Effects of Firm Resources on Airline Competitiveness

Mei Wan Joyce LOW, Singapore Management University
B.K. Lee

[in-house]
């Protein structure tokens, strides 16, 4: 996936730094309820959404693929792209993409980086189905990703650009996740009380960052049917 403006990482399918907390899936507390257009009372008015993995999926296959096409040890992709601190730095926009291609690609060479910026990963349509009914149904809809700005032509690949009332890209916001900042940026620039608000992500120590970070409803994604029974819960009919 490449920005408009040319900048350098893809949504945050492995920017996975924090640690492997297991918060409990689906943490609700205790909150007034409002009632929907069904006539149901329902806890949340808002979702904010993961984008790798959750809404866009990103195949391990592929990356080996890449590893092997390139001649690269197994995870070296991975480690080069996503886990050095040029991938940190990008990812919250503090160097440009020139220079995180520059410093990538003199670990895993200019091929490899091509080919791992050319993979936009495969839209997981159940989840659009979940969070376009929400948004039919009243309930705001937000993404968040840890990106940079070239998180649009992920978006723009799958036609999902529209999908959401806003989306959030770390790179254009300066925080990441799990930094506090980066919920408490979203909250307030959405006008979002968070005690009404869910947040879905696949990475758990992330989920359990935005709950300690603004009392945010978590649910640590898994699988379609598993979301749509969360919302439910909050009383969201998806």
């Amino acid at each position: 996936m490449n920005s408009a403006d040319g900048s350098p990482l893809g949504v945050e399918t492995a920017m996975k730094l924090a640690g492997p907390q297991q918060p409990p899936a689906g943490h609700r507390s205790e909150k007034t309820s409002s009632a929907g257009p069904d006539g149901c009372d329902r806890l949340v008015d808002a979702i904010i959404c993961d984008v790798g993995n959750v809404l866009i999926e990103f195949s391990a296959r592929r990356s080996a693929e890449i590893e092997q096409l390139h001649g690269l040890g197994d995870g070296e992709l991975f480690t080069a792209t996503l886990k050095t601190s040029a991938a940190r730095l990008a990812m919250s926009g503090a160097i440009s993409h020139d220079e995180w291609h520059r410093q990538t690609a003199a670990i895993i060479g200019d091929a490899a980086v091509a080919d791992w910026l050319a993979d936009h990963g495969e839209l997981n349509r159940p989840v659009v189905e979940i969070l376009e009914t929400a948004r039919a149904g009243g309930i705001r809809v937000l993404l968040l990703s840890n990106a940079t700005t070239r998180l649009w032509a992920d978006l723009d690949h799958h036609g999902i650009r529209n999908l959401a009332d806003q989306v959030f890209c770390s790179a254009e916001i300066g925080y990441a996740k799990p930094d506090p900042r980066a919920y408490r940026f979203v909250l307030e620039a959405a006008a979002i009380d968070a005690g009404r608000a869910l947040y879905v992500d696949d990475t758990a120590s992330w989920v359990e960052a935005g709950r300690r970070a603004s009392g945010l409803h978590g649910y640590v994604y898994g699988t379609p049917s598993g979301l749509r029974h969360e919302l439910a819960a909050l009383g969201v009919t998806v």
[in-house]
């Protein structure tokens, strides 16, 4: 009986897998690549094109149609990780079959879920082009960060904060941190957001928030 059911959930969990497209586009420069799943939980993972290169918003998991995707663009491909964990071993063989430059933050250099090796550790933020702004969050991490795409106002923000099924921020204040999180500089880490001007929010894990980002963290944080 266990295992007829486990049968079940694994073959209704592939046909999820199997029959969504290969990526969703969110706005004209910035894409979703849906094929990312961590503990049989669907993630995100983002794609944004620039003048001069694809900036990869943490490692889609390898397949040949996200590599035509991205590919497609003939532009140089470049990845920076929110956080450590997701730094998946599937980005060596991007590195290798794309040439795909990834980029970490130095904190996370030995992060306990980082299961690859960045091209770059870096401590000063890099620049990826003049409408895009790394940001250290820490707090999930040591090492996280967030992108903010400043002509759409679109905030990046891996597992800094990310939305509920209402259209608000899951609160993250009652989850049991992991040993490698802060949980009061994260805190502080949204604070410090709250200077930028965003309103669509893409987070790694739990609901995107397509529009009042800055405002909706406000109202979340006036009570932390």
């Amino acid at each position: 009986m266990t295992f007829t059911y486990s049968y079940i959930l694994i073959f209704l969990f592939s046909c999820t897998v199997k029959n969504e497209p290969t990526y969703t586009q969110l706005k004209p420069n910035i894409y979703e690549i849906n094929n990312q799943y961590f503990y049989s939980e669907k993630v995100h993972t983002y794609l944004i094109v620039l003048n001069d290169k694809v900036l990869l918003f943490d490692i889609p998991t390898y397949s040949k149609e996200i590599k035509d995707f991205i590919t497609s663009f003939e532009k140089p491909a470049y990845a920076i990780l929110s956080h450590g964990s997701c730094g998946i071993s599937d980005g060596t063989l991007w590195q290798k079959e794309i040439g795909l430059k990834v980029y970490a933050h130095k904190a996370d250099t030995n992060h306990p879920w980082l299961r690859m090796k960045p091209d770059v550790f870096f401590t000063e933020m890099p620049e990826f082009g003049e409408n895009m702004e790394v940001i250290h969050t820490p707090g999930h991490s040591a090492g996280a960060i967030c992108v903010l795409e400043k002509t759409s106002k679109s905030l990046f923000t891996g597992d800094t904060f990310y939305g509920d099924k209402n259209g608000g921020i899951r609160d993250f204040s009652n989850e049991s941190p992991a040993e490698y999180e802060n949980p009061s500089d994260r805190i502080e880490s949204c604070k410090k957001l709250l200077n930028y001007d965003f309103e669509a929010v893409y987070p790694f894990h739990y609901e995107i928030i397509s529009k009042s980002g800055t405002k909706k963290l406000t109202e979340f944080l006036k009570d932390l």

This article examines the performances of 42 major international airlines between 1987 and 2009 using the resource-based theory. Our results advocate that competitive airlines should operate as a lean organization because higher intensity of personnel deployed per unit of passenger seats kilometre represents higher labour cost that may not necessarily lead to higher consumption. Aircraftfleet, without being excessive large, should possess a right mix of aircrafts that are well-utilization. Safety remains as a key component of an airline's intangible resource. With the exception in 1987 when human and physical resources are substitutes to intangible resources, all the three resources are found to be complementary to one another subsequently. Additionally, the increasing consumer acceptances of new airlines connote that established airlines cannot be complacent. Following the emergence of budget airlines that provide point-to-point service to short distance destinations, full carriers could differentiate themselves by offering direct connections on long distant flights.